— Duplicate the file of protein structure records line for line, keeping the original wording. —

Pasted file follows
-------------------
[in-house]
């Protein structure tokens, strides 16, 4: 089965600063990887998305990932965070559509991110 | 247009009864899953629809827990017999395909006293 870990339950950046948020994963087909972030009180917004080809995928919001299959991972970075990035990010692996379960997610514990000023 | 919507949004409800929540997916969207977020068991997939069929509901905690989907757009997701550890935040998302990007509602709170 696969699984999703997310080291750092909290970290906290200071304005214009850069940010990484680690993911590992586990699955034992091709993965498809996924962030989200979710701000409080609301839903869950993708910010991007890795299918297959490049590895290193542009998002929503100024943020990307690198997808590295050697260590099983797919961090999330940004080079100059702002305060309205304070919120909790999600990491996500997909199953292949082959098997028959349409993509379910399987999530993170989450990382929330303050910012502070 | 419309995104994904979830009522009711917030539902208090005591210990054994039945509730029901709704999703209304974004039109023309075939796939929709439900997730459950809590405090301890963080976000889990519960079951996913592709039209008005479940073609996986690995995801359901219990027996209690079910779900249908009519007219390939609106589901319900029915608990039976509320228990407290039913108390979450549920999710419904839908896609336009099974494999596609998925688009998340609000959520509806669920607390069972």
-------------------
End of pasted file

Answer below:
[in-house]
């Protein structure tokens, strides 16, 4: 089965600063990887998305990932965070559509991110 | 247009009864899953629809827990017999395909006293 870990339950950046948020994963087909972030009180917004080809995928919001299959991972970075990035990010692996379960997610514990000023 | 919507949004409800929540997916969207977020068991997939069929509901905690989907757009997701550890935040998302990007509602709170 696969699984999703997310080291750092909290970290906290200071304005214009850069940010990484680690993911590992586990699955034992091709993965498809996924962030989200979710701000409080609301839903869950993708910010991007890795299918297959490049590895290193542009998002929503100024943020990307690198997808590295050697260590099983797919961090999330940004080079100059702002305060309205304070919120909790999600990491996500997909199953292949082959098997028959349409993509379910399987999530993170989450990382929330303050910012502070 | 419309995104994904979830009522009711917030539902208090005591210990054994039945509730029901709704999703209304974004039109023309075939796939929709439900997730459950809590405090301890963080976000889990519960079951996913592709039209008005479940073609996986690995995801359901219990027996209690079910779900249908009519007219390939609106589901319900029915608990039976509320228990407290039913108390979450549920999710419904839908896609336009099974494999596609998925688009998340609000959520509806669920607390069972």